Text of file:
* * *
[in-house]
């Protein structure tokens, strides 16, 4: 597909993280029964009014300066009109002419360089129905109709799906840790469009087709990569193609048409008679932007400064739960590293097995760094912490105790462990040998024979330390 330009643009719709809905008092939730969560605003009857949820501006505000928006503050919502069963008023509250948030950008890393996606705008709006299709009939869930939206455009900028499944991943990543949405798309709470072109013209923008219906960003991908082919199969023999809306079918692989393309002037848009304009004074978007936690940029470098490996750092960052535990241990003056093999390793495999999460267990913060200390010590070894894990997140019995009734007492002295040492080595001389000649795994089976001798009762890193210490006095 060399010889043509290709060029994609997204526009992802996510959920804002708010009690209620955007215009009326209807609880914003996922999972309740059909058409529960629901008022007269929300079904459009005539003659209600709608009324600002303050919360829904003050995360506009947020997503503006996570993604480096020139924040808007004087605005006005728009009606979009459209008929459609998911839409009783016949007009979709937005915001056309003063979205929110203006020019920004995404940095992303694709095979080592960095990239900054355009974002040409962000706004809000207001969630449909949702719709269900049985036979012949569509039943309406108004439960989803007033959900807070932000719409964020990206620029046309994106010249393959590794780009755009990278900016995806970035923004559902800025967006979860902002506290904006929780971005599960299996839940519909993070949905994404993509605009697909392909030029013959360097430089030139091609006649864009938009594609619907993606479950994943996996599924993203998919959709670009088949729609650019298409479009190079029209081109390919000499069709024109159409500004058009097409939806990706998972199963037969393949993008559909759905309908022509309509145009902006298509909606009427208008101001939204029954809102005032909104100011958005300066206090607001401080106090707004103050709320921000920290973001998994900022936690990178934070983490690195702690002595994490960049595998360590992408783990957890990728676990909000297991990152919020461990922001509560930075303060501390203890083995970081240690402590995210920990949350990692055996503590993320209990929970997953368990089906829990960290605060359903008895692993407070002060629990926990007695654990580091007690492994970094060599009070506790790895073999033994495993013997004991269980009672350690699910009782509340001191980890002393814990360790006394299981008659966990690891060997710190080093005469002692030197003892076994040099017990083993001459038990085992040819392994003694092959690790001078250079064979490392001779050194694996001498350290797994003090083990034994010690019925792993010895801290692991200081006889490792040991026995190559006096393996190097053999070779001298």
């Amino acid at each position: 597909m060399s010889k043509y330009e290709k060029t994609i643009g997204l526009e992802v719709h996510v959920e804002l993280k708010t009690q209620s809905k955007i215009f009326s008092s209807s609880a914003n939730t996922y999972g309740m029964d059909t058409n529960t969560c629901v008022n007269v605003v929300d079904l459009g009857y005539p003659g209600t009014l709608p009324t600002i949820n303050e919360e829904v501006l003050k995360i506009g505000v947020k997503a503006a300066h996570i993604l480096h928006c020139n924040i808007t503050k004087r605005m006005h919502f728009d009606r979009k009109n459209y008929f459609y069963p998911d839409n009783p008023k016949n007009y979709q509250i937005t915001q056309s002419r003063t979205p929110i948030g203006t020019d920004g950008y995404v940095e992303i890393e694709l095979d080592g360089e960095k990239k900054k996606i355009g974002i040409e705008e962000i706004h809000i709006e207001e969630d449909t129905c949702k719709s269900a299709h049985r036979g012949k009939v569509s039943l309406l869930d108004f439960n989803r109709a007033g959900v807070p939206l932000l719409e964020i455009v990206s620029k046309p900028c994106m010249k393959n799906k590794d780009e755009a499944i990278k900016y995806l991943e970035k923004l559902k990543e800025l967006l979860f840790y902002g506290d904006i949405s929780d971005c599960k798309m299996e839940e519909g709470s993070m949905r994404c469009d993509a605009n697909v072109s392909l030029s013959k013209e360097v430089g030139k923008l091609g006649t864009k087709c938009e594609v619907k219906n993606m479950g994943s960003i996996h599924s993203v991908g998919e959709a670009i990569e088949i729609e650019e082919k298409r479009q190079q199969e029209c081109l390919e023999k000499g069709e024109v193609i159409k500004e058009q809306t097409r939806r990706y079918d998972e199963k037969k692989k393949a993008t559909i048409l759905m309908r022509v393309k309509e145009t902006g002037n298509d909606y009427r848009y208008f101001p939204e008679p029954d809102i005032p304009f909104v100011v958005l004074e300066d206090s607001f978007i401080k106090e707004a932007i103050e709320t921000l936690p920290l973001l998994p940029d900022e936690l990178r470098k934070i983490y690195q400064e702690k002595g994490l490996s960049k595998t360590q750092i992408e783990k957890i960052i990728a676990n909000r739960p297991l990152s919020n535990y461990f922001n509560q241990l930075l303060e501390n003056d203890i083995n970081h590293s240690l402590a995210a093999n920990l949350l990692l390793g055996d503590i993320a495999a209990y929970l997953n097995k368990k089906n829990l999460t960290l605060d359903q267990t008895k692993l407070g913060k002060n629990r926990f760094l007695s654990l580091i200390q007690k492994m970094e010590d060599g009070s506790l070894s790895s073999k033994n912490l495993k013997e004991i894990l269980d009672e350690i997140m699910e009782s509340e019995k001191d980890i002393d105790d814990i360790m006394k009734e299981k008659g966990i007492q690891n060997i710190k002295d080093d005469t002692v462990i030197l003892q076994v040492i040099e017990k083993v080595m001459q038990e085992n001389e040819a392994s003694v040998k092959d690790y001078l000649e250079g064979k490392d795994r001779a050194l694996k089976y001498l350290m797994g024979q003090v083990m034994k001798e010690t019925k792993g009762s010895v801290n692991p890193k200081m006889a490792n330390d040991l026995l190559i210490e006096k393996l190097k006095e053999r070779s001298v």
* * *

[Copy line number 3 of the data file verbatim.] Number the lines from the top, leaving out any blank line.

């Amino acid at each position: 597909m060399s010889k043509y330009e290709k060029t994609i643009g997204l526009e992802v719709h996510v959920e804002l993280k708010t009690q209620s809905k955007i215009f009326s008092s209807s609880a914003n939730t996922y999972g309740m029964d059909t058409n529960t969560c629901v008022n007269v605003v929300d079904l459009g009857y005539p003659g209600t009014l709608p009324t600002i949820n303050e919360e829904v501006l003050k995360i506009g505000v947020k997503a503006a300066h996570i993604l480096h928006c020139n924040i808007t503050k004087r605005m006005h919502f728009d009606r979009k009109n459209y008929f459609y069963p998911d839409n009783p008023k016949n007009y979709q509250i937005t915001q056309s002419r003063t979205p929110i948030g203006t020019d920004g950008y995404v940095e992303i890393e694709l095979d080592g360089e960095k990239k900054k996606i355009g974002i040409e705008e962000i706004h809000i709006e207001e969630d449909t129905c949702k719709s269900a299709h049985r036979g012949k009939v569509s039943l309406l869930d108004f439960n989803r109709a007033g959900v807070p939206l932000l719409e964020i455009v990206s620029k046309p900028c994106m010249k393959n799906k590794d780009e755009a499944i990278k900016y995806l991943e970035k923004l559902k990543e800025l967006l979860f840790y902002g506290d904006i949405s929780d971005c599960k798309m299996e839940e519909g709470s993070m949905r994404c469009d993509a605009n697909v072109s392909l030029s013959k013209e360097v430089g030139k923008l091609g006649t864009k087709c938009e594609v619907k219906n993606m479950g994943s960003i996996h599924s993203v991908g998919e959709a670009i990569e088949i729609e650019e082919k298409r479009q190079q199969e029209c081109l390919e023999k000499g069709e024109v193609i159409k500004e058009q809306t097409r939806r990706y079918d998972e199963k037969k692989k393949a993008t559909i048409l759905m309908r022509v393309k309509e145009t902006g002037n298509d909606y009427r848009y208008f101001p939204e008679p029954d809102i005032p304009f909104v100011v958005l004074e300066d206090s607001f978007i401080k106090e707004a932007i103050e709320t921000l936690p920290l973001l998994p940029d900022e936690l990178r470098k934070i983490y690195q400064e702690k002595g994490l490996s960049k595998t360590q750092i992408e783990k957890i960052i990728a676990n909000r739960p297991l990152s919020n535990y461990f922001n509560q241990l930075l303060e501390n003056d203890i083995n970081h590293s240690l402590a995210a093999n920990l949350l990692l390793g055996d503590i993320a495999a209990y929970l997953n097995k368990k089906n829990l999460t960290l605060d359903q267990t008895k692993l407070g913060k002060n629990r926990f760094l007695s654990l580091i200390q007690k492994m970094e010590d060599g009070s506790l070894s790895s073999k033994n912490l495993k013997e004991i894990l269980d009672e350690i997140m699910e009782s509340e019995k001191d980890i002393d105790d814990i360790m006394k009734e299981k008659g966990i007492q690891n060997i710190k002295d080093d005469t002692v462990i030197l003892q076994v040492i040099e017990k083993v080595m001459q038990e085992n001389e040819a392994s003694v040998k092959d690790y001078l000649e250079g064979k490392d795994r001779a050194l694996k089976y001498l350290m797994g024979q003090v083990m034994k001798e010690t019925k792993g009762s010895v801290n692991p890193k200081m006889a490792n330390d040991l026995l190559i210490e006096k393996l190097k006095e053999r070779s001298v």